Shadetree Enterprises Norton Dom 99 / 750 circa 1971
This Motorcycle derived from a thorough overhaul and general component upgrade of the PM Norton, with which Rich Arians achieved the AFM Number One plate in 1964. Just about all that remained carried over were the frame, fuel tank, seat and some fork components; perhaps some gearbox pieces. It got a bigger engine, from a wrecked P-11.
This bike was ridden in California AFM and AMA events by George Miller, Bill Judkins and Tom Davenport from 1969 to 73. Although it was very fast and was really a kick to ride, reliability problems relegated it to a lot of DNF's and also rans.
The P-11 motor ran 10.5:1 Powermax solid skirt pistons which had a lot of contouring done to clear the valves, as the cyl. head was minus .090" and the Megacycle cam (based on the PM cam from the PM Dom 99 motor) not only had substantial lift, but also passed the valves very close to each other and the pistons. Valve to Piston clearance was checked using clay on the piston surface; valve to valve clearance was checked by inserting a piece of .125" copper wire between the valves, turning the motor over very carefully, and checking how thick the wire was after removal!
There are a number of unusual and "unique" features; perhaps "most unique" are the Yoshimura slow taper megaphones, which were purportedly formed around a baseball bat! The megaphone profile, as well as the long inlet tract length, favored keeping the machine tractable at low to medium engine speeds; it turned out that, being a Norton, this was help it didn't really need, as it ran
strongly from around 3,000 R's and always continued to do so even with more radical plumbing it acquired later on.
In those days, Yoshimura components were "imported" from Japan by Air Force personnel, who brought them in along with their personal effects when coming stateside, according to the late Larry Shively, organizer of the first AMA Pro level racing efforts in the U.S. under the Yoshimura banner (1971).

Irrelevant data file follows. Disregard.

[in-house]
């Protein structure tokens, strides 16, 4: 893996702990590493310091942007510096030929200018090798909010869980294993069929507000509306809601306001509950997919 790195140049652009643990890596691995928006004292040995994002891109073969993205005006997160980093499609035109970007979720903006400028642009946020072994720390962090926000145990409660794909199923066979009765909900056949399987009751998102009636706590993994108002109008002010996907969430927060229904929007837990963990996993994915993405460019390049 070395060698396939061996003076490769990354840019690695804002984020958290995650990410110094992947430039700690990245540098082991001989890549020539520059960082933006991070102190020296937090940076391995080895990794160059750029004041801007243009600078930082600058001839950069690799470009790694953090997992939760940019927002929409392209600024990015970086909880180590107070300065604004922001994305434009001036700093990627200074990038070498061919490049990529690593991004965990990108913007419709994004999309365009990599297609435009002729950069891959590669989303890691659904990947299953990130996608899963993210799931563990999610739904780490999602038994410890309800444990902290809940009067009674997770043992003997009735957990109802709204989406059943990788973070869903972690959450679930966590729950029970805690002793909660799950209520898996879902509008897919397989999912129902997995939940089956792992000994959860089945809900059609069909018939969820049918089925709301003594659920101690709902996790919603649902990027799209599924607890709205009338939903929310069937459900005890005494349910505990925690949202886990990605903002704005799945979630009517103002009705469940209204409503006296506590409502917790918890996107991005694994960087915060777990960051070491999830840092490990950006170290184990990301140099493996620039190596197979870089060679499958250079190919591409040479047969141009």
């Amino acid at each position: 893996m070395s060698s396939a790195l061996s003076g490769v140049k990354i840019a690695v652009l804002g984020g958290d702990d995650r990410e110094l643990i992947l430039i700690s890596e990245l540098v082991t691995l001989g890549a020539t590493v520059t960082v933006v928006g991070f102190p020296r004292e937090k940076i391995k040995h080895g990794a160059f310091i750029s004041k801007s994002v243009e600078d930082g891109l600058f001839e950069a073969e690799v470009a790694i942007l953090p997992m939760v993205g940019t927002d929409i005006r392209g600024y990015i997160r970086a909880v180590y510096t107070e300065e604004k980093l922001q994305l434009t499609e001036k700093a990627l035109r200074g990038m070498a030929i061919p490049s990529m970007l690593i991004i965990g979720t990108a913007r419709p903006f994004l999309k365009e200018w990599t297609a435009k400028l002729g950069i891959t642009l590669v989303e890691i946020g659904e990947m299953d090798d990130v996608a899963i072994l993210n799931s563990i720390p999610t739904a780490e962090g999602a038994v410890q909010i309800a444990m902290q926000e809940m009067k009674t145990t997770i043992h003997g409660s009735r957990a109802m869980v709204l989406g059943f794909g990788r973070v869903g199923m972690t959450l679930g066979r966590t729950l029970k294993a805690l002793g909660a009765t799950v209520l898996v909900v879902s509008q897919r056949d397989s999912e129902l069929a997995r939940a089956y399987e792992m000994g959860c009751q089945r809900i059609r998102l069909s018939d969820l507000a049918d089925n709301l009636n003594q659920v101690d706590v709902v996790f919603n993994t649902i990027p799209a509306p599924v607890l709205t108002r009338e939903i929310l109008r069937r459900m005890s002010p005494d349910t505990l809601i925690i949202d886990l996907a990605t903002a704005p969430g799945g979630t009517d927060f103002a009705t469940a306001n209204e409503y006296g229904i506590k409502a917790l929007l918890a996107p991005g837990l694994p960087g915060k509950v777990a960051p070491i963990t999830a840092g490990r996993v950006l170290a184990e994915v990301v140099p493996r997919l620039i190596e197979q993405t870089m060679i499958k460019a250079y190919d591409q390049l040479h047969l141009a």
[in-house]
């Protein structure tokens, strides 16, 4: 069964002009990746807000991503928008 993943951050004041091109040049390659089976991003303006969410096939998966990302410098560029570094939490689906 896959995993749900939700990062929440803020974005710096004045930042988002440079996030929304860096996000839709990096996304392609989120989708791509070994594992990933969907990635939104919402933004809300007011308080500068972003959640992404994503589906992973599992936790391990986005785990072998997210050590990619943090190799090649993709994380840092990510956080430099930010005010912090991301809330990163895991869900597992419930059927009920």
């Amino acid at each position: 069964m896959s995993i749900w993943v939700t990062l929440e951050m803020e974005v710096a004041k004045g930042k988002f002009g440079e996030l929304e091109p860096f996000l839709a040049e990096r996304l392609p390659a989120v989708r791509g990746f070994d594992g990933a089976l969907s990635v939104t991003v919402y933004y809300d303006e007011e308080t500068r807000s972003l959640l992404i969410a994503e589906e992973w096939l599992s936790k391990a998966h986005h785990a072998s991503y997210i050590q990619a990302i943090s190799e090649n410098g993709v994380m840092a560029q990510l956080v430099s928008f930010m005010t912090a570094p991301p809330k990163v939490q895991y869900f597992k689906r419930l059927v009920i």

A difficult detail to see, just ahead of the clutch, is a Manx Norton legacy item, a Primary Chain Oiler! We've heard rumors these are no longer popular, even at vintage bike races. Also please note the highly security conscious super-sturdy garage door and lock hasps! You can also see that we new how to use 200 mile-an-hour tape for custom upholstery.
This bikes least endearing quality was how fast you had to push it to start it up. It turned out you could actually kick start these motors, even with locked advance ignition timing, but that only works if you have a kickstarter! This machine arrived at AFM races at about the time when live engine starts began; prior to that, the English and European practice of "run and bump" had been the order of the day.
As seen here, a Fontana 180mm four leading shoe front brake with Ferodo Green linings is used. Norton Roadholders with two-way damping valves and external progressive wound springs. Exhaust pipes were fabricated from U-bends purchased from a muffler shop. The alloy 5/16" thick scatter shield above the clutch and primary chain was retained from the PM Norton; it is probably a hold-over from Kibblewhite's drag racing days in the late 50's! The idea was for the chain to go away from the rider and not pack up the clutch (which stops the rear wheel from rotating) if it spit a primary chain. This motor sported 1 5/16" AMAL GP carburetors, a pair of which (left and right hand) were made as a one-off set for someone else's project, and ended up on this one. They caused a lot of trouble, primarily because of the engine vibrating in quite a different way than the single cylinder Manx Nortons and G-50 Matchless' their remote float chamber shock mounts were designed to handle.

The bikini fairing was Bultaco Metralla, sort of a convenient place to hang a number! George Miller is aboard, at Willow Springs in 1972; the pit photo is at Ontario Motor Speedway, also 1972, and shows some significant modifications a sharp eyed viewer will be able to spot. The fairing was fabricated by Bruce Haugh, and is basically the same pattern as the Yamaha 350 in the background (which, by the way, carried the AFM Number One plate in the 1973 season)..

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